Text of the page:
Federal authorities released documents related to the government seizure of hip-hop site Dajaz1.com. Papers show that the seizure was extended for several months because the Recording Industry Association of America (RIAA) couldn’t provide information about the alleged copyright infringements. No charges were ever brought against Dajaz1.com, and the website eventually returned to the Internet.
The documents discussing the government seizure of DaJaz1 were held secretly for over six months, but released after public interest agencies requested the papers.
Government Seized Website DaJaz1: Federal Possession & Investigation
Dajaz1.com was shut down by Immigration and Customs Enforcement (ICE) in 2010. ICE is a division of homeland security. The original shutdown is allegedly related to the posts of four tracks that had not yet been released. The owners of Dajaz1.com and the attorney for the website suggested that the pre-release tracks were given to the site by members of the RIAA.
Both the government’s and the RIAA’s actions in this case are questionable. First there is the government seizure of the website. This seizure was based on information that the RIAA provided government authorities. However, the RIAA failed to follow through with their allegations, and no evidence was supplied to show that Dajaz1.com actually violated any laws. The government proceeded secretly and refused to return the properly of the site’s owners or provide evidence to support their seizure.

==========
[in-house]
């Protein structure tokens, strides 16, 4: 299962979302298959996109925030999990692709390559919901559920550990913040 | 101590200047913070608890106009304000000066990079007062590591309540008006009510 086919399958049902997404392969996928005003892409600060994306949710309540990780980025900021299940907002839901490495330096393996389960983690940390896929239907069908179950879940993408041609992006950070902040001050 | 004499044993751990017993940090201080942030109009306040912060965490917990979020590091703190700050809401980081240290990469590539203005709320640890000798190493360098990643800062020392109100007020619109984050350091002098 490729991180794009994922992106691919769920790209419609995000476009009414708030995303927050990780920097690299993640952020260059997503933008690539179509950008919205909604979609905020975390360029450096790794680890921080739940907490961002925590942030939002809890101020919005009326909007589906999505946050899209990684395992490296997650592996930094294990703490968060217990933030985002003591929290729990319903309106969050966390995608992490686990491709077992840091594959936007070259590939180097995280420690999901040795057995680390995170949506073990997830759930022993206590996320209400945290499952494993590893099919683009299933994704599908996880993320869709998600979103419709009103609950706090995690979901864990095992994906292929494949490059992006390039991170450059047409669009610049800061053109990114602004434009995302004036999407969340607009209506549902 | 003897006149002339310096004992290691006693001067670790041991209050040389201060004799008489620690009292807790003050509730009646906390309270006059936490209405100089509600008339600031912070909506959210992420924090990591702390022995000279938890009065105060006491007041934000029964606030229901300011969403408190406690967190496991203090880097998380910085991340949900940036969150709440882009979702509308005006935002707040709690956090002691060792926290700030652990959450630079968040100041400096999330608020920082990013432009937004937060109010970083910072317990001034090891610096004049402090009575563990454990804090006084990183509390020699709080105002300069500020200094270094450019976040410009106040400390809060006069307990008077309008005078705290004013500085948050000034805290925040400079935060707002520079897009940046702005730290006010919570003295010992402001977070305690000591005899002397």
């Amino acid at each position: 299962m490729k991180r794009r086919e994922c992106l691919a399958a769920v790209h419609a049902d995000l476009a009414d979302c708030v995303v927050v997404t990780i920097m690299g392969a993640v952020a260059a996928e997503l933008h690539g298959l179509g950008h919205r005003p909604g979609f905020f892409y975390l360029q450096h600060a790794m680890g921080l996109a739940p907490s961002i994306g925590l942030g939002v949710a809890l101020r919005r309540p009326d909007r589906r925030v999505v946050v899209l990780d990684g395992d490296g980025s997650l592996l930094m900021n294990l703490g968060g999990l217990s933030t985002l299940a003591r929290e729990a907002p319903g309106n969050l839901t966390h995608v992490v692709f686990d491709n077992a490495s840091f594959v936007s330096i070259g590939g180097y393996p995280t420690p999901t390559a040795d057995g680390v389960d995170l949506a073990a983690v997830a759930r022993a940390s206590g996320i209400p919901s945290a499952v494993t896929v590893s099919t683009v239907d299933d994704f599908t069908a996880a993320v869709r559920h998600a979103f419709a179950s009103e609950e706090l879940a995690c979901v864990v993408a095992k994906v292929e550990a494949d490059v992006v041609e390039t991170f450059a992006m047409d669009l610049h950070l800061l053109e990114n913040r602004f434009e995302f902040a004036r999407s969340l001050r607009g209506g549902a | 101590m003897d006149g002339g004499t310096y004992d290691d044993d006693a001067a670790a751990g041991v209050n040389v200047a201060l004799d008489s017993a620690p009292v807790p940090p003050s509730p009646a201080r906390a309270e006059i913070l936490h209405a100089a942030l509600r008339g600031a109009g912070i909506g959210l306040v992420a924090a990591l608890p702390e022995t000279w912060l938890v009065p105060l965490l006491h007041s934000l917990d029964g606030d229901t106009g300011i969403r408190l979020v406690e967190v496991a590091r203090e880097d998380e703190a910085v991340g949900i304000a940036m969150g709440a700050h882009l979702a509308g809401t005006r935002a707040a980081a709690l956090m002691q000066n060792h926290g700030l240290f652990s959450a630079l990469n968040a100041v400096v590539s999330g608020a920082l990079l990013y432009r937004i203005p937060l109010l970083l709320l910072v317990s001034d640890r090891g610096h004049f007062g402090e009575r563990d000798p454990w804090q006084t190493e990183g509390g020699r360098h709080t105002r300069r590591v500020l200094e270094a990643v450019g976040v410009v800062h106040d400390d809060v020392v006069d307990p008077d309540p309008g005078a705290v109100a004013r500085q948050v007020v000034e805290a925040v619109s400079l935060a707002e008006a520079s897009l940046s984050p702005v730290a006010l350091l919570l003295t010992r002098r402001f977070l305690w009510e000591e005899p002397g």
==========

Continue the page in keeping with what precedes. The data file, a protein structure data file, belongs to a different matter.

Government Seized Website DaJaz1: Returns To Internet After Insufficient Evidence Of Wrongdoing
In December, 2011, the Federal Government finally allowed Dajaz1.com to return to the Internet. Until now, the reason why the government seized the website for so long was a mystery. Documents now show that ICE received two secret extensions for the seizure. The government granted the extension while awaiting evidence of wrongdoing from the RIAA and other parties involved in the copyright disputes.
This case raises serious concerns and leads many to wonder just how effective the 2008 PRO IP Act really is. Ultimately, the statute allows the federal government to seize any website; they can shut down and seize Internet pages without any evidence of wrongdoing.
As of today, ICE has an ongoing operation called Our Sites, which has seized more than 750 websites. The federal government also maintains it has the authority to seize and shut down any website that ends in .com, .net or .org — even if the site is hosted outside of the United States.
Spain-based Internet company, Puerto 80, is unhappy with the United States Government. Several of Puerto 80’s domains, which stream various sporting events, were seized by the U.S. Immigration and Customs Enforcement Agency (ICE) on suspicion of copyright violations.
After being found innocent by a Spanish court, Puerto executives asked that their domains be released while awaiting an exploratory hearing to determine if they violated U.S. law. The federal government refused.
Puerto 80: Online Streaming Websites Domain Seizure
What Is Puerto 80?
Puerto 80 is an online conglomerate that runs dozens of websites. Its two main domains – rojadirecta.com and rojadirecta.org – stream sporting events. In addition, the sites feature social-networking capabilities and forums where 865,000 registered users go to discuss sports-related topics.